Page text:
Rovi has signed two Chinese DivX deals that will see the video technology integrated into Changhong digital TVs and Philips-branded TVs set for distribution in the country.The deal with consumer electronics manufacturer Changhong means that Rovi has now signed DivX agreements with each of the top five digital TV manufacturers in China. Changhong TVs will have DivX HD video certification as well as offer support for DivX streaming.The Philips distribution will result from a new deal Rovi has reached with TVP Technology Limited, a display solutions provider that plans to add add DivX Plus HD certification into Philips-branded TVs in China.Rovi, which announced both deals today, hailed the Changhong deal as a “significant milestone” for the company as it continues to gain momentum in the country with original equipment manufacturers (OEMs) and original design manufacturers (ODMs) – companies that design products that are then branded by another firm.The TVP Technology comes after Rovi in January announced a deal with Mei Ah Digital and China Mobile Hong Kong to use DivX Plus Streaming to deliver premium entertainment services to mobile users.“As a premier ODM, TVP’s support for DivX technology further reinforces Rovi’s momentum in this rapidly growing market and highlights the universal value and appeal of the DivX Certified Program,” Rovi senior VP, sales and marketing, Simon Adams.“Philips TVs will add to the already expansive DivX ecosystem and increase the number of options for consumers who want to access and enjoy a growing catalog of Hollywood entertainment available in the DivX format.”The DivX Certified Programme lets consumer electronics manufacturers differentiate their products and guarantee reliable DivX video playback across all devices that bear the DivX logo. The format can be read on devices including phones, tablets, televisions and other digital media players.DivX Plus Streaming is an end-to-end solution for secure adaptive streaming for over-the-top content service providers on multiple platforms.
The Estádio do DragãoPortuguese cable and pay TV operator Nos has teamed up with Samsung and Sport TV to broadcast a football match in virtual reality.Viewers equipped with Samsung Gear VR virtual reality headsets were able to watch the match between FC Porto and Benfica at the Estádio do Dragão yesterday in the format.Nos claimed a world first for the live broadcast in VR, using five cameras to enable viewers to choose different angles to watch the game, providing a 360-degree experience.The experience was made available to viewers in the Samsung store at the Fórum Almada and at the Nos theatre in the Shopping Colombo centre.Nos transmitted the match over fibre and a 1Gbps 4G network, using 300Mbps of dedicated capacity.“The Portuguese League is immensely proud to associate to these partners and to this revolutionary initiative in watching a football match. The match opposing FC Porto and Benfica will surely be followed by an even greater number of viewers, to add to the thousands of fans that will be at Estádio do Dragão and to the millions that will watch it at home, on the television. Portuguese professional football and all the emotion it offers will now be taken to a never before seen level,” said Pedro Proença, the president of the Portuguese league, ahead of the match.“We are aware that football is a passion point for the Portuguese people, which means that this initiative, the first of its kind worldwide, has all it takes to allow the users access to an experience that promises to change the way we look at live broadcasts,” said Frederico Paiva, business manager of Samsung Portugal.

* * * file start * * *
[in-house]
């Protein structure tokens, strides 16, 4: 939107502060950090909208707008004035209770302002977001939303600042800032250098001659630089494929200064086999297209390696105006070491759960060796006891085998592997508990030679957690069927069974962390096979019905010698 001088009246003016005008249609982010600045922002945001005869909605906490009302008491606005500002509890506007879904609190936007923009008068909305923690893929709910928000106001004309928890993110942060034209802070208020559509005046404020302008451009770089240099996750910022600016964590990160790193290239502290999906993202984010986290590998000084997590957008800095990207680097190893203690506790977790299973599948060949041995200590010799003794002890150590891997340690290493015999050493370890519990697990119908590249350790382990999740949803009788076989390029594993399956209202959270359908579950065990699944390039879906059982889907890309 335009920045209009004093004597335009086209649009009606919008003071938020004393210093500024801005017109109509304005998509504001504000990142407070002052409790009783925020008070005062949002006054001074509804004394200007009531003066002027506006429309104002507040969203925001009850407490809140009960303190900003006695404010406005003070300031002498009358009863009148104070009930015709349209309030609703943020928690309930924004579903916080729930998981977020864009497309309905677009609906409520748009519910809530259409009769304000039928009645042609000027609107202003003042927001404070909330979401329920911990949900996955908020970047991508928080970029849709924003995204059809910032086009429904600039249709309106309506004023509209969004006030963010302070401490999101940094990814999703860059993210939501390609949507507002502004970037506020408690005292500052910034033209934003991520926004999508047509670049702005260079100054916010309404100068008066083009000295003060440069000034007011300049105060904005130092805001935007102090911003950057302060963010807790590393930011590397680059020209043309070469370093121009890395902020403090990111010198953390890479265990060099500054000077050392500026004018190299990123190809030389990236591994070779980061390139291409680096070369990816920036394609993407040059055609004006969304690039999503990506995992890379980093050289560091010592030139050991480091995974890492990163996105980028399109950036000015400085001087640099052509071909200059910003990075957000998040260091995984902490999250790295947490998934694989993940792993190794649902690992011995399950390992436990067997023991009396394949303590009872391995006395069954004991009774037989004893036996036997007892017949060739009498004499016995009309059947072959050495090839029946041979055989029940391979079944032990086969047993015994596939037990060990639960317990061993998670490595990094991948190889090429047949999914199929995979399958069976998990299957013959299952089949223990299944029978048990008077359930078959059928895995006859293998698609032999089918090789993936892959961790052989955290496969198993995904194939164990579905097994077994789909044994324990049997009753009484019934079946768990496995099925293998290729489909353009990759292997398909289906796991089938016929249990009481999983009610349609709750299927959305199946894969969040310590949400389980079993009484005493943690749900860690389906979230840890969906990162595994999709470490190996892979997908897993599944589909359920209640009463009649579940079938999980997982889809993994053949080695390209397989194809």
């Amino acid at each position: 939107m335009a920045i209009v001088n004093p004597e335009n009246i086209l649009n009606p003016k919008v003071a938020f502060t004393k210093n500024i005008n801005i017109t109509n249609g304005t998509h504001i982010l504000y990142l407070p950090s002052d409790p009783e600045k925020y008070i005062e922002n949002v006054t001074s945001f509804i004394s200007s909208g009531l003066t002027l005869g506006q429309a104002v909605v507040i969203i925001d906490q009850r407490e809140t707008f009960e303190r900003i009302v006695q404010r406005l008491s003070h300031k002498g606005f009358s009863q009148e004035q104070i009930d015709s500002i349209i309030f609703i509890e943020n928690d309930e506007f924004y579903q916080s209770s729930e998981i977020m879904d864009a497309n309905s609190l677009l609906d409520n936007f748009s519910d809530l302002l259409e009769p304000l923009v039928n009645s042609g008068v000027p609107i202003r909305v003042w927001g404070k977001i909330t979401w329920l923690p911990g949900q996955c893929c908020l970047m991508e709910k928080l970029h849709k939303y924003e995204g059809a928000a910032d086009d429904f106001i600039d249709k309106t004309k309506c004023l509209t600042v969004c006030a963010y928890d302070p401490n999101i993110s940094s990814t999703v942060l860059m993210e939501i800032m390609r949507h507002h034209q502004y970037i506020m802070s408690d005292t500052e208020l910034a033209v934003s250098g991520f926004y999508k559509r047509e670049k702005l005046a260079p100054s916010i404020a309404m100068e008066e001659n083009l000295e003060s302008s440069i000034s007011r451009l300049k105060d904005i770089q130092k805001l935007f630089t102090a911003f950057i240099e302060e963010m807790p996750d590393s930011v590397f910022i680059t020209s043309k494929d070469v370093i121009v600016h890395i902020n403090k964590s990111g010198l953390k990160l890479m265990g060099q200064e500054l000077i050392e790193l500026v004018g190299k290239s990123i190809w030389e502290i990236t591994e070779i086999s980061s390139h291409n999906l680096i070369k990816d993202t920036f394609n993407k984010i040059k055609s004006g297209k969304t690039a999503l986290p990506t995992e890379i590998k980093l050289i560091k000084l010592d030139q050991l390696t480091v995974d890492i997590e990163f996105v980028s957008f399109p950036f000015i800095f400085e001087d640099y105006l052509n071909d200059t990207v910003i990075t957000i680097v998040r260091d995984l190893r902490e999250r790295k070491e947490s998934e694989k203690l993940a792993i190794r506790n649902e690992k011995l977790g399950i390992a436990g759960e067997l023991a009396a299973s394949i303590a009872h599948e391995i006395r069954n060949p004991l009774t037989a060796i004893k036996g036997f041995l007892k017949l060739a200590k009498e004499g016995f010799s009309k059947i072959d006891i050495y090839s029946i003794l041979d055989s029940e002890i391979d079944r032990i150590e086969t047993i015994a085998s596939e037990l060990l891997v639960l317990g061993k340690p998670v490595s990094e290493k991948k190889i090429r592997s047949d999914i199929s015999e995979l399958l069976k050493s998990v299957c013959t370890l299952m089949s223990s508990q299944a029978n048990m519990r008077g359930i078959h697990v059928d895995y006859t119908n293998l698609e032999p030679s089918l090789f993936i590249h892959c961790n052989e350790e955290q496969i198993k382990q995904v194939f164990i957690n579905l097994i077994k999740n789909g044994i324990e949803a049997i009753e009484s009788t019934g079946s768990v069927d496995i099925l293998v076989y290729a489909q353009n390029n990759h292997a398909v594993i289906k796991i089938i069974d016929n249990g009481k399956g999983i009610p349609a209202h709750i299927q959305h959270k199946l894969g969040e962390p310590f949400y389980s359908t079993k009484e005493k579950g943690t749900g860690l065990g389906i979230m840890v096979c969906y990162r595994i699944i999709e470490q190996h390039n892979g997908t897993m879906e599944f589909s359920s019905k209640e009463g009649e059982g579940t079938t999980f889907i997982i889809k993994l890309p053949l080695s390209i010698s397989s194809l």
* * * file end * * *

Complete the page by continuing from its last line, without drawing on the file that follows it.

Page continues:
Sign up to LabourList’s morning email for everything Labour, every weekday morning.Another night of Brexit votes, another significant defeat for Theresa May. Last night, Yvette Cooper moved the motion that its main signatory, Tory Caroline Spelman, had unsuccessfully tried to withdraw. The Prime Minister had tabled a ‘no deal’ motion, but it wasn’t the straightforward rejection that the Commons wanted to express, so the Spelman-turned-Cooper amendment passed against the wishes of the government. Chaotic scenes. Cabinet ministers defied the Tory whip to abstain, and their defiance was ignored in the clearest evidence yet of May being ‘in office but not in power’. (If you missed all the action, read this run-through of what happened, with vote results, lists of Labour rebels and Jeremy Corbyn’s response at the despatch box.)After trying to sneak through a ‘no deal’ motion that actually repeated her ‘my deal or no deal’ refrain, May is now attempting a similar trick with the Article 50 extension vote tonight. The Commons was appalled when Speaker Bercow revealed that the motion tabled by the government was not a clear-cut proposal for delaying Brexit, but a barely veiled threat. On the basis of MPs rejecting both May’s deal and no deal, the PM says at least a short extension will be sought, i.e. we’re definitely not leaving on 29th March. The motion goes on to explain that if MPs fail to agree a deal by Wednesday 20th, the extension length would be decided by the EU and possibly much longer. So unfolds what Olly Robbins said at that Parisian bar last month: ‘my deal or no deal’ has become ‘my deal or no Brexit’. That’s how she hopes to drive her deal through, with the votes of Brexiteers, at the third meaningful vote next week.What happens now? The ERG are split: Jacob Rees-Mogg is making positive noises; Steve Baker remained defiant in the chamber. As usual, a lot depends on the DUP. Will Labour Leave seat representatives be pushed into rebelling? How many? Too early to tell, but it’s true that they are highly uncomfortable with a long extension. Most of that group said they would only vote to delay Brexit tonight if it were short and for a specific reason (approving a deal with a different future relationship).The amendments selected are likely to be crucial today, as they were last night. There are the ones already on the order paper, including Labour’s official amendment, which doesn’t explicitly mention another referendum but simply requests “parliamentary time for this House to find a different approach”. Then there are the manuscript proposals being tabled before 10.30am, not yet on the order paper. An ‘indicative votes’ one is expected, as I said in the morning email yesterday, and this would offer MPs the chance to vote on all the possibilities, from a ‘people’s vote’ to Common Market 2.0. This is essentially the same as Labour’s official amendment, but has a good chance of passing when set out under the names of Hilary Benn, Yvette Cooper and Oliver Letwin rather than the leader of the opposition.Voting today starts earlier, from 5pm. Make sure you have parliamentlive.tv and LabourList ready…Sign up to LabourList’s morning email for everything Labour, every weekday morning.Tags:Labour /Brexit /Indicative votes /